For instance, we learn that the acclaimed Metropolitan Opera singer Dolora Zajick has sung some of the opera repertoire’s most famous roles but had never sung a pop song as a professional vocal artist. Germany’s Rene Pape grew up in the Communist eastern half of the then-divided nation during the Cold War. As a result, he was not exposed to John Denver’s songs until German reunification in 1991. And Barbara Padilla admits that when she was six, she bought the album Perhaps Love for her mom as a Mother’s Day gift, but she was the one who listened to it most.
I recommend this award-winning film to anyone who enjoys great music. Yes, it will appeal a great deal to either fans of John Denver or are familiar with the artists recruited by Milt and Rosemary Okun, Elisa Justice, and Lee Holdridge. But, honestly, Denver’s music and lyrics are appealing to wider audiences, a fact that Holdridge alludes to when he reminisces about telling Denver that his songs were, in essence, great folk songs in the vein of Stephen Foster. “Americana,” as Holdridge says.
In August 2018, a few weeks after I self-published Reunion: A Storyvia Amazon in paperback and Kindle e-book editions, I flirted with the notion of writing a sequel in which the main character (and narrator) of that story is confronting some of the challenges that many fifty-somethings face as they go through middle age and deal with relationships, career ups and downs, and the deaths of their elderly parents,
For about 10 days or so during that hot Florida summer, I imagined how my literary alter ego would deal with the loss of his beloved mother and – as in Reunion – some of the experiences that I went through in high school. I didn’t have a plot outline or a grand plan, really; I wanted to let the story reveal itself to me as I wrote it, which (in a nutshell) is how Stephen King says he writes his stories, too.
I was making good progress, I thought, until I made the mistake of telling The Girlfriend what I was writing and asked her what she thought of my concept.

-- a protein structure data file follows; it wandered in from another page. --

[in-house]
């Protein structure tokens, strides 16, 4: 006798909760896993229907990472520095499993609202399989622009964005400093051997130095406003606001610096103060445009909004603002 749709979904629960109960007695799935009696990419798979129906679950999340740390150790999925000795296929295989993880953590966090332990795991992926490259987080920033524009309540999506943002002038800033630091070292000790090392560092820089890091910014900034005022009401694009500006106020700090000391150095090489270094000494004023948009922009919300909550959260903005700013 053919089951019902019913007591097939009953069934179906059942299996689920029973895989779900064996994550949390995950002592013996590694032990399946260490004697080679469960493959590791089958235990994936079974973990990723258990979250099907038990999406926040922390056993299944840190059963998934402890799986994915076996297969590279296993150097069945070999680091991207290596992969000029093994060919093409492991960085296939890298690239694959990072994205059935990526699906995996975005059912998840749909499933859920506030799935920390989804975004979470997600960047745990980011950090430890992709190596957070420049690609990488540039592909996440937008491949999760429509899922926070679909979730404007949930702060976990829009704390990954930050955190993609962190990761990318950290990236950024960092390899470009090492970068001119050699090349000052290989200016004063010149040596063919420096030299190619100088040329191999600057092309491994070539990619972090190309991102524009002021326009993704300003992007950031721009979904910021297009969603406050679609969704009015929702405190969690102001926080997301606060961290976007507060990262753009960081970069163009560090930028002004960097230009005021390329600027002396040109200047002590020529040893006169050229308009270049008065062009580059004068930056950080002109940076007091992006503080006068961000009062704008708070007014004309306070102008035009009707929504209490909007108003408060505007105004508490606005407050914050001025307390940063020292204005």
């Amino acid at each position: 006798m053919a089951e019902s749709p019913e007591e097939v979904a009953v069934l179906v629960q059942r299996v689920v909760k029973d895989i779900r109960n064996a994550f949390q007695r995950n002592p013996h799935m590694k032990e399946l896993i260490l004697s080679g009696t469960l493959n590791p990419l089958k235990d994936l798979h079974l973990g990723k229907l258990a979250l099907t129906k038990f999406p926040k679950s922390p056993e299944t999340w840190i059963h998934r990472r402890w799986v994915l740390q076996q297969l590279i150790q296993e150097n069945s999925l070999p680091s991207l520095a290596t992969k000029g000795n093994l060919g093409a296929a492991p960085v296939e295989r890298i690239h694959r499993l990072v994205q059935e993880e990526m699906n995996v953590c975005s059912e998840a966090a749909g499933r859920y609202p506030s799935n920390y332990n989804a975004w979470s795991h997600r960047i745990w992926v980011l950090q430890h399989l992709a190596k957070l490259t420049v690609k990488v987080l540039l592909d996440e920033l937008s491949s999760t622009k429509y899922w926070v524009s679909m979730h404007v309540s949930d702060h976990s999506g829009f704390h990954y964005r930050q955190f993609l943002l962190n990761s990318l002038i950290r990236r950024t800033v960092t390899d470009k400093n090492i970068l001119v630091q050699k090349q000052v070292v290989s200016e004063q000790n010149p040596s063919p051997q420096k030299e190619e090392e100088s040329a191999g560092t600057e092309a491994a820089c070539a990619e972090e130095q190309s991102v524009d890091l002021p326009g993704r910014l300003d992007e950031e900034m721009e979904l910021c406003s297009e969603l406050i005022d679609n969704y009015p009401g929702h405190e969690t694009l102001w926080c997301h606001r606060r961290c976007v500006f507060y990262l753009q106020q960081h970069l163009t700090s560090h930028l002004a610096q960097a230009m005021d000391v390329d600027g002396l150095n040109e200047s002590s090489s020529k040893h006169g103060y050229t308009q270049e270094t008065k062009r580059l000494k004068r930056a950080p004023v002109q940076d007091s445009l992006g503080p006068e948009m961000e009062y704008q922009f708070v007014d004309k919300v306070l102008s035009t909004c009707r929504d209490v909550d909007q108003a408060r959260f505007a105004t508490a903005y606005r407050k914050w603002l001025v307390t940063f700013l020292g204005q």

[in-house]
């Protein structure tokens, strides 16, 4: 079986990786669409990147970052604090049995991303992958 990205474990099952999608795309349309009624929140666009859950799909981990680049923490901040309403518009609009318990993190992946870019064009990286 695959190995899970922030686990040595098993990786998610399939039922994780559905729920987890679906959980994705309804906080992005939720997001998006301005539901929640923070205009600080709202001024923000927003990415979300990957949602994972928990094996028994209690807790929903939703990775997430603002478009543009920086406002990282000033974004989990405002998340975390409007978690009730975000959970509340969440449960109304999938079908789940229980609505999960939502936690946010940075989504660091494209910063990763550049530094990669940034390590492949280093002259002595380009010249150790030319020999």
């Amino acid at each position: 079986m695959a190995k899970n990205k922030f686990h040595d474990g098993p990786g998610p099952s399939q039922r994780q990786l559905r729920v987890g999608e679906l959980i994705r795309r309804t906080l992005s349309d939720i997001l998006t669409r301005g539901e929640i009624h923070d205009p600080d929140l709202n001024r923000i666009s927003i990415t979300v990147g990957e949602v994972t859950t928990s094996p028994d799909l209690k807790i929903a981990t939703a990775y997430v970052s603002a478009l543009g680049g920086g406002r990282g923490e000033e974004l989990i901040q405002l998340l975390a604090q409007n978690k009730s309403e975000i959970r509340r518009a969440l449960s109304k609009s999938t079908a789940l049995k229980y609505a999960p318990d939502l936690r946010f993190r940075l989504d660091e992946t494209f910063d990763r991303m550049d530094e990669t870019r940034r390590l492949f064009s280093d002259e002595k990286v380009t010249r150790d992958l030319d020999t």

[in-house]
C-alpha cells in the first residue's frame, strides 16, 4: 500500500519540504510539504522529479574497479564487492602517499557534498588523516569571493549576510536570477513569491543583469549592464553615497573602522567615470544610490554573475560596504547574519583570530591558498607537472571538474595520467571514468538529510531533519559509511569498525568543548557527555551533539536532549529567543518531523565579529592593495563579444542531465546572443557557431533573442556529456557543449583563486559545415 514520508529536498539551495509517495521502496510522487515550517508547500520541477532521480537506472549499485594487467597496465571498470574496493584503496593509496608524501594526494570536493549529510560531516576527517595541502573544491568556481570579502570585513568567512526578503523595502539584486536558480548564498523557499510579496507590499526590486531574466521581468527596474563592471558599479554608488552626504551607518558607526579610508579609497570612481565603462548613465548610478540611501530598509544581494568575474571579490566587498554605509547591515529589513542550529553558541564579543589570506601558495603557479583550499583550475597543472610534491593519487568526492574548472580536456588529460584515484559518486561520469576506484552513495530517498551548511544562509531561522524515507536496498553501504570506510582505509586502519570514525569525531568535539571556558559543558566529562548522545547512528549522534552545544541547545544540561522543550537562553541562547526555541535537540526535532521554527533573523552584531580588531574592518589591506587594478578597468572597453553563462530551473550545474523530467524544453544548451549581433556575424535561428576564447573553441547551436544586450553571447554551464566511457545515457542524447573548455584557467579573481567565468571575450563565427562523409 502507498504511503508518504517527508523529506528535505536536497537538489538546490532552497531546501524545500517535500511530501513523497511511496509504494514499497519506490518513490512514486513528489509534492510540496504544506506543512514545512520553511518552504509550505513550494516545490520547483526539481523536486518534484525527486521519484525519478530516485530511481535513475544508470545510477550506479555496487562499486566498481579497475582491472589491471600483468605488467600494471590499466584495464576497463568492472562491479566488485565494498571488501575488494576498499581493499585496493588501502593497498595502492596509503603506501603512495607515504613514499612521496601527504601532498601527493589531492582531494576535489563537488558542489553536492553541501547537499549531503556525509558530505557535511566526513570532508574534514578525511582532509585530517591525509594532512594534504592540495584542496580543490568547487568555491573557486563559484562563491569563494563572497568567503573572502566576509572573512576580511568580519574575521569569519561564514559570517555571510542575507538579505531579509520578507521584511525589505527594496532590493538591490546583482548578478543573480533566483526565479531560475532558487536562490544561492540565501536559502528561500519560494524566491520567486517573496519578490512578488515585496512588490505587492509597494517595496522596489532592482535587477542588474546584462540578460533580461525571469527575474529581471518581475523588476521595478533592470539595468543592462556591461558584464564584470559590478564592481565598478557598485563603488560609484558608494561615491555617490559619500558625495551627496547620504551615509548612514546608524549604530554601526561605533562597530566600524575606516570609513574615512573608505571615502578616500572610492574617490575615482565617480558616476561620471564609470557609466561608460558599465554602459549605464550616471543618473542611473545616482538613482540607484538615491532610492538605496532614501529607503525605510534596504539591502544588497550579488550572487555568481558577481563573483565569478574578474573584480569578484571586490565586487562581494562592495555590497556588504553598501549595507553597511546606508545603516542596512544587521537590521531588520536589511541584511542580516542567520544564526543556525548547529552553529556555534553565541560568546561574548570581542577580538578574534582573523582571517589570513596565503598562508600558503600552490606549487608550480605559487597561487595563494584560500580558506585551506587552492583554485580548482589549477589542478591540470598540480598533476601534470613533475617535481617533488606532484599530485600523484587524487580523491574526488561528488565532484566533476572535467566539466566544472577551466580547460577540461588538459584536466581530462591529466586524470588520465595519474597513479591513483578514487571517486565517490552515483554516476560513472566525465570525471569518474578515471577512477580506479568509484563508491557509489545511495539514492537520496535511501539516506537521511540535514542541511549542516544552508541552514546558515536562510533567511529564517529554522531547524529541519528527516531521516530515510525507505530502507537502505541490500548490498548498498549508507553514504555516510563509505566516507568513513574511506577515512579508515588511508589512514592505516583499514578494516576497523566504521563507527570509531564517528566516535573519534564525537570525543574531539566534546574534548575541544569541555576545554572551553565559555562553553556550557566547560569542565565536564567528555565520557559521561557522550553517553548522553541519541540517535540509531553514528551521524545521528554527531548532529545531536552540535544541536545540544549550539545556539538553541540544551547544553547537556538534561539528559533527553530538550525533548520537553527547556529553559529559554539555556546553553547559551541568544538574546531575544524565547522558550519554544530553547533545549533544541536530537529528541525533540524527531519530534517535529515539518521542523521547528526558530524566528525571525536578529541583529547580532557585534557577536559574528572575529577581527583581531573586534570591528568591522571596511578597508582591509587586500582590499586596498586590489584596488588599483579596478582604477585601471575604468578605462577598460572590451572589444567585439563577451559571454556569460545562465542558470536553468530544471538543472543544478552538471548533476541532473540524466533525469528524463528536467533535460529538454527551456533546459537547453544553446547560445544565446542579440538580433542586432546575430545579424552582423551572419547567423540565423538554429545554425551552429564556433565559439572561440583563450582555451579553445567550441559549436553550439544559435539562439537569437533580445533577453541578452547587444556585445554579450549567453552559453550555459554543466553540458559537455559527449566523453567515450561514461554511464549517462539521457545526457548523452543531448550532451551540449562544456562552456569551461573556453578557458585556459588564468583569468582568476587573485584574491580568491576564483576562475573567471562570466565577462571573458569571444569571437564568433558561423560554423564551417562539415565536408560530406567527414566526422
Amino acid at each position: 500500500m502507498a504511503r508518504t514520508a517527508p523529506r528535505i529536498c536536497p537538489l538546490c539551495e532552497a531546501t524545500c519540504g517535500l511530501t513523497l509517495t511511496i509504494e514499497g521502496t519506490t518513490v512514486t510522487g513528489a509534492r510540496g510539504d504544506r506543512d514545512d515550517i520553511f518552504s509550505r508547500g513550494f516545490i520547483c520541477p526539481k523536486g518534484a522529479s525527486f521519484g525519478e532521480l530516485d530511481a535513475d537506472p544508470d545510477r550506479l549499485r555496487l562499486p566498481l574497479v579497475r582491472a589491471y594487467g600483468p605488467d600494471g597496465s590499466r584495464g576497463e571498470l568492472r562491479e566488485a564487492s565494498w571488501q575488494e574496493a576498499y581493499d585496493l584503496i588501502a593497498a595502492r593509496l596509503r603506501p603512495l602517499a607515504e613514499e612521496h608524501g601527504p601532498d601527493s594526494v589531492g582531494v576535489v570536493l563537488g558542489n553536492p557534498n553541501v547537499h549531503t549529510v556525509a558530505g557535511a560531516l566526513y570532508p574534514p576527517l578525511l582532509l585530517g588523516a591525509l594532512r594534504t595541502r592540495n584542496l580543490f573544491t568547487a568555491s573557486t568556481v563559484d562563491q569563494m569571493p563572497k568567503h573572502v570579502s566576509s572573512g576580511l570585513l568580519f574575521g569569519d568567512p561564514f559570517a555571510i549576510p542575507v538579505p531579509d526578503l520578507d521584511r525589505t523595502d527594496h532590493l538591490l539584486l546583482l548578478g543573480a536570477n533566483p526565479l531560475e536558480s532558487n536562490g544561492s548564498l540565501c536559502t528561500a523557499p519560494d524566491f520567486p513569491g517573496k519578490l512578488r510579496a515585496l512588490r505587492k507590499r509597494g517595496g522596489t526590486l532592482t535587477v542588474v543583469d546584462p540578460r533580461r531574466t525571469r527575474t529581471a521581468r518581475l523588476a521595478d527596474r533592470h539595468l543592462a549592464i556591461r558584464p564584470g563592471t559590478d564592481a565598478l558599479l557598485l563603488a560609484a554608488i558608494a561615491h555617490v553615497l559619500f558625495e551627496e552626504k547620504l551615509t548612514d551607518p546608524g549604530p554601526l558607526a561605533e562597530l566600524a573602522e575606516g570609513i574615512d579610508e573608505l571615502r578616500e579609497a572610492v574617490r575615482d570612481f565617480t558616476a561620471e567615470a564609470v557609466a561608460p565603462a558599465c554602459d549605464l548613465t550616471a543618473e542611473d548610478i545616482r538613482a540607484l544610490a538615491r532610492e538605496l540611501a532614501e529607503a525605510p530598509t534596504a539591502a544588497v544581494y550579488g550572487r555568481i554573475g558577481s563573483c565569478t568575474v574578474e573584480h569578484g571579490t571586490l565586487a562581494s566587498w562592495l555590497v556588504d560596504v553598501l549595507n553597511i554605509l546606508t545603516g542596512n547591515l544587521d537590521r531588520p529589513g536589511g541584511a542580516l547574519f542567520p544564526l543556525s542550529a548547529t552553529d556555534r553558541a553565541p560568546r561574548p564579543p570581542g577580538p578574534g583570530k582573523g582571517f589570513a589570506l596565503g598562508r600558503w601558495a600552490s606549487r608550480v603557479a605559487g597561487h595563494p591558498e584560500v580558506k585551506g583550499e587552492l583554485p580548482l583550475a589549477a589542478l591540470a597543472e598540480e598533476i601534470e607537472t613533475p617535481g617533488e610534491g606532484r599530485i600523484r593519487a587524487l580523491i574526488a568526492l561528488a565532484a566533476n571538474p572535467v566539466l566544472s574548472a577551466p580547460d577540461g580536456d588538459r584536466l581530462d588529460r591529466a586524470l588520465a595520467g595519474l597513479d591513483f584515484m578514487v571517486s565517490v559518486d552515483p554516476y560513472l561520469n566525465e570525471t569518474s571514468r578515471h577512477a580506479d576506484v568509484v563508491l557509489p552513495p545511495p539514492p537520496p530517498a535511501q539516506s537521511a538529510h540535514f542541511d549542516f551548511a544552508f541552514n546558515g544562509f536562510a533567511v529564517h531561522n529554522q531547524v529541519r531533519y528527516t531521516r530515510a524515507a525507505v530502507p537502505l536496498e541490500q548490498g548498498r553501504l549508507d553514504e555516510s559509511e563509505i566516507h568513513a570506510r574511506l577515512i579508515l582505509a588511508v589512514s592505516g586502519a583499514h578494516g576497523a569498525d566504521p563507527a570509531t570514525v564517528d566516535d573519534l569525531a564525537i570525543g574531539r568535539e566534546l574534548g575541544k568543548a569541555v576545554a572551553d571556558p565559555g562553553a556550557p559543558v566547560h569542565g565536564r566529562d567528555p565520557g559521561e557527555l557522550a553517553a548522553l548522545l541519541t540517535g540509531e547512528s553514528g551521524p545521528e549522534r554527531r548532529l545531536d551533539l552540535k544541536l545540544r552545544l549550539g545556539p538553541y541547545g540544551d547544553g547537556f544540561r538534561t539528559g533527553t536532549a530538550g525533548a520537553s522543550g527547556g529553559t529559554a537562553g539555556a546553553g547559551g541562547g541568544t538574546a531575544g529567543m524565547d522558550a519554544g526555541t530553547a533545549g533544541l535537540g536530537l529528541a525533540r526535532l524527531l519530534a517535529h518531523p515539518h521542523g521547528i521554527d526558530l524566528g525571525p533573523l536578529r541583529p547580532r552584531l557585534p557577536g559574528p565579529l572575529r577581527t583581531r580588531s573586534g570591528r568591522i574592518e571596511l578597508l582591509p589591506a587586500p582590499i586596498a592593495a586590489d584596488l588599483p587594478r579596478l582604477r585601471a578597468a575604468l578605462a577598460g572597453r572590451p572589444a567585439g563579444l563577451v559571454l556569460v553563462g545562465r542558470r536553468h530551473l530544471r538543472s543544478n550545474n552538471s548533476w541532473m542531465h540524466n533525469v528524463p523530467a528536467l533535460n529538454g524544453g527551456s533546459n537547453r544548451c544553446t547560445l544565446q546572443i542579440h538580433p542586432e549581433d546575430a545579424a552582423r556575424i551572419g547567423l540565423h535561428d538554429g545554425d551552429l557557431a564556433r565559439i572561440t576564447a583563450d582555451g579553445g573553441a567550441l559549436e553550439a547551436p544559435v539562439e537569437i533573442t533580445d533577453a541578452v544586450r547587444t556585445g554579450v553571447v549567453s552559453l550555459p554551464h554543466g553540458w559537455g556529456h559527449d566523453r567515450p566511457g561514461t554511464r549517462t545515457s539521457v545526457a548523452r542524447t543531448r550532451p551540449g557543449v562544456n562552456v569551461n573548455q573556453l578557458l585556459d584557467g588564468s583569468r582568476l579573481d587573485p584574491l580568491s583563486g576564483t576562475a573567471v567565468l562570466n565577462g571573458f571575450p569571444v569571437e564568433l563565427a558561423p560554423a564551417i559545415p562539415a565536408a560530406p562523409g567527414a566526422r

Now, with other folks, including my late mother and my older half-sister (from whom I am now estranged), whenever I sought feedback (even if it wasn’t what I wanted to hear), nine times out of ten the responses would be:
“Hey, that sounds like a great idea, Alex! Go for it!”
“I really like your concept. Go ahead and do a first draft. When you finish it, then we’ll see if it works.”
“Interesting. Can’t wait to read the story when you finish it.”
My significant other is not like that. Not one bit. Her reaction?
“No, Alex, that’s too depressing. Nobody wants to read such a sad story.”
Well, I gotta tell you. That took the wind out of my sails, figuratively speaking. I was so disappointed by the shocking lack of enthusiasm from The Girlfriend that I simply saved what I had as a .doc file on Microsoft Word and set it aside. I didn’t even consider plugging away at the story anyway – which is what I would have done when I was younger and a bit more cocky about my writing and storytelling abilities.
Anyway, I still have that .doc file in my hard drive, so I thought that for today’s post I’d share the beginning of The Best Years of Our Lives…Supposedly with you. It’s still a rough draft, mind you, and I’m not quite sure where the story was heading; all I remember about the story possibilities is that I considered following the template from Reunion, i.e., a story-within-a-story. It worked for me when I wrote my tale of unrequited love and lost opportunities; it might have worked with the continuing saga of Jim Garraty and his circle of friends.
Okay. Here goes. And remember: if you like this, or if you don’t, let me know in the Comments section below.